of the San Carlo. "A cruel story runs on wheels, and every hand oils the wheels as they

OUIDA. Moths, Chap. XXIII.
“ (It is) a custom
More honour'd in the breach than the observance."

SHAKESPEARE. Hamlet (Hamlet), Act I., Sc. IV. "A Daniel come to judgment ! yea, a Daniel.”

SHAKESPEARE. Merchant of Venice (Shylock), Act IV., Sc. I.
A daughter of the gods, divinely tall,
And most divinely fair.”

TENNYSON. A Dream of Fair Women.
" A day, an hour of virtuous liberty
Is worth a whole eternity in bondage.”

Addison. Cato (Cato), Act II., Sc. I. “A day in such serene enjoyment spent Were worth an age of splendid discontent !”

J. MONTGOMERY. Greenland, Can. II. A death for love's no death but martyrdom.”

G. CHAPMAN. Revenge for Honour, Caropia, Act IV., Sc. II. " A death is only to be felt, never to be talked over by those it touches !” HORACE WALPOLE. Letter to Sir Horace Mann,

29th March, 1745. * A deed without a name.”

SHAKESPEARE. Macbeth (Witches), Act IV., Sc. I. A divine sentence is in the lips of the king.”

Proverbs. Chap. XVI., ver. 10. “A door without lock, is a bait for a knave.”

Tusser. The Points of Housewifery. After Supper Natters, 7. “A double blessing is a double grace, Occasion smiles upon a second leave.”

SHAKESPEARE. Hamlet (Laertes), Act I., Sc. III. “A double error sometimes sets us right.”

P. J. BAILEY. Festus (Festus), Bk. XXIV. “ A doubtful throne is ice on summer seas."

Tennyson. Coming of Arthur, I. “A fav'rite has no friend."

Gray. Ode on the Death of a Favourite Cat. “ A feather will turn the scale."

SHAKESPEARE. Measure for Measure (Provost), Act IV., Sc. II. "A feeble unit in the middle of a threatening Infinitude.”

Carlyle. Sartor Resartus, Bk. II., Chap. VII. "A fellow-feeling makes one wondrous kind."

Garrick. Prologue on quitting the stage, 1776.

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A FIELD OF GLORY-A GIDDY SON.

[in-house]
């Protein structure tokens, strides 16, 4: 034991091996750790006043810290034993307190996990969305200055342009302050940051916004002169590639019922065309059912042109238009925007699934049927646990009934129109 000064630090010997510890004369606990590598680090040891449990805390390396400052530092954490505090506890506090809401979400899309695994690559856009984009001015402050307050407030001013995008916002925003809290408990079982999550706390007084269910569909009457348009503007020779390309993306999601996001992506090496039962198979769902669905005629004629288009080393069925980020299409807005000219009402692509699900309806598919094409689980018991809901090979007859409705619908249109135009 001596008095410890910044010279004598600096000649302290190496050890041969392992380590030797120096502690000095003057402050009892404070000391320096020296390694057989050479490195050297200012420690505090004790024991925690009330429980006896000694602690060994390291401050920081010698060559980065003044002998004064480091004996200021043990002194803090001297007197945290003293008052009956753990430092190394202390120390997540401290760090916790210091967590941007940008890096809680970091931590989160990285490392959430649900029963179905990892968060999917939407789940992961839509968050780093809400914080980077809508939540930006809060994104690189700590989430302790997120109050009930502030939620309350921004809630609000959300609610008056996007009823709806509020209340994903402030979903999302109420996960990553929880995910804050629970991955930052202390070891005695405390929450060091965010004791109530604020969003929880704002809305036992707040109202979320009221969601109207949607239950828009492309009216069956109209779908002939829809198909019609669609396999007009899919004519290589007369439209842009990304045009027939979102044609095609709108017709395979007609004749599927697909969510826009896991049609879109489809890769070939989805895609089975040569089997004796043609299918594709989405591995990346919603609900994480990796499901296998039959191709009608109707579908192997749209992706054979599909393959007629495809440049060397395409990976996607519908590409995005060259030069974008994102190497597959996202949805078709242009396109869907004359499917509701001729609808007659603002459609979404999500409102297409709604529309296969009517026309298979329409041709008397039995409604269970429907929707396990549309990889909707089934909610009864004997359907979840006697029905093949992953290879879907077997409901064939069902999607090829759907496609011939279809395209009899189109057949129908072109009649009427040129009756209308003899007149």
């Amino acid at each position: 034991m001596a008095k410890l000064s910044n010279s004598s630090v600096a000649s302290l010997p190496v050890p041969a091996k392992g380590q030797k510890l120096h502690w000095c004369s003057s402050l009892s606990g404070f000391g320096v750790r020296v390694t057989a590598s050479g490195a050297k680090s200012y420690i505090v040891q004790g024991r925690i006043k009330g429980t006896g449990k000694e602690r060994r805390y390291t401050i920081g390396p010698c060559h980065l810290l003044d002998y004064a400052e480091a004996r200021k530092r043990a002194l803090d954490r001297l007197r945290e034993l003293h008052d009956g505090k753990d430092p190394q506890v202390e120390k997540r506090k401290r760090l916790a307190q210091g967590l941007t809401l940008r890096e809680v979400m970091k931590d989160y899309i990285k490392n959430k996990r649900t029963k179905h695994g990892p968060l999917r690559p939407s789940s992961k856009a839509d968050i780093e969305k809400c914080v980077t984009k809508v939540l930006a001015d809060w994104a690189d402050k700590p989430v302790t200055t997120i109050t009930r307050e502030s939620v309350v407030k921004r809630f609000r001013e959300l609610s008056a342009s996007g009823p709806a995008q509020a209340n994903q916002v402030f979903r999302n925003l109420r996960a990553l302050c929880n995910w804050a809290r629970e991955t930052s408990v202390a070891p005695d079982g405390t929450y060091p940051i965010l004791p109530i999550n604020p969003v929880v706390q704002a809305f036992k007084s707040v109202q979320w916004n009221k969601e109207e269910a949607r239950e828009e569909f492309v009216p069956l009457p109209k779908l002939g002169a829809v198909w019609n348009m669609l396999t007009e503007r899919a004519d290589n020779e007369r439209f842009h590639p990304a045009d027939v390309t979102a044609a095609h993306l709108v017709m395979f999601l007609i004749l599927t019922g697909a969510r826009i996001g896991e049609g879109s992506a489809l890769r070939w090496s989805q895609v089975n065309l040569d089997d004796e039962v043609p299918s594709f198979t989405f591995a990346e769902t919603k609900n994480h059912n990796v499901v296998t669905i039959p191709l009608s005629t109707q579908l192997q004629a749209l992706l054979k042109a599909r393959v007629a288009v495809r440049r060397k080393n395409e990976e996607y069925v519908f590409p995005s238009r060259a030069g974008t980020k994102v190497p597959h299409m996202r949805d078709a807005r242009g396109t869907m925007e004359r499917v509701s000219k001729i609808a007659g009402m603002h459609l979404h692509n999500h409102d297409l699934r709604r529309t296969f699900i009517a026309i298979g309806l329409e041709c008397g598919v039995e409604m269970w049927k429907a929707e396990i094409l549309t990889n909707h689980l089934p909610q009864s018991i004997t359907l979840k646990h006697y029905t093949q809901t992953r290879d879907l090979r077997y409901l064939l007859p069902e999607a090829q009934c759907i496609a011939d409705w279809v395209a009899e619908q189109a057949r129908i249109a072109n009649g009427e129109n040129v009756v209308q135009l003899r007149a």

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“A field of glory is a field for all.”.

Pope. Dunciad, Bk. 11., line 32. "(Who stoode as though he had) a flea in his eare."

Lyly. Euphues. “ A fleet of glass Wreck'd on a visionary reef of gold.”

TENNYSON. Sea Dreams. "A fool at forty is a fool indeed.”

Young. Love of Fame, Sat. II., line 282. “A fool despiseth his father's correction."

PROVERBS. Chap. XV., ver. 5. "A foole I doe him firmely hold, That loves his fetters, though they were of gold."

Spenser. Facrie Queene, Bk. III., Can. IX., St. 8. “ A fool never has thought, a madman has lost it; and an absent man is

for the time without it."

LORD CHESTERFIELD. Letter to his Son. 25th July, 1741. “ A fool's mouth is his destruction."

Proverbs. Chap. XVIII., ver. 6. “A fool's paradise is better than a wise-acre's purgatory."

G. COLMAN. The Deuce is in him (Belford), Act I., Sc. I. “ A foot more light, a step more true,

Ne'er from the heath-fiower dash'd the dew;
E'en the slight harebell raised its head,
Elastic from her airy tread."

Scort. The Lady of the Lake, Can, I., St. 18. “ (But this denoted) a foregone conclusion.”

SHAKESPEARE. Othello (Othello), Act III., Sc. III. A friend ought to shun no pain, to stand his friend in stead."

R. Edwards. Damon and Pithias (Carisophus). “ A friend should bear a friend's infirmities.” SHAKESPEARE. Fulius Cæsar (Cassius), Act IV.,

Sc. III. “ A gaudy dress and gentle air

May slightly touch the heart, But it's innocence and modesty That polishes the dart.”

Burns. My Handsome Nell, “A generous action is its own reward.”

Walsh. Elegy upon quitting his Mistress. “A generous bottle and a lovesome she, Are th' only joys in nature next to thee."

OTWAY. Epistle to Mr. Duke. A genius can't be forc'd ; nor can You make an ape an alderman." SOMERVILLE.

Fable XIV. " (* A plague split you,' said hc, 'for) a giddy son of a gun.! **

Swift. The Battle of the Books.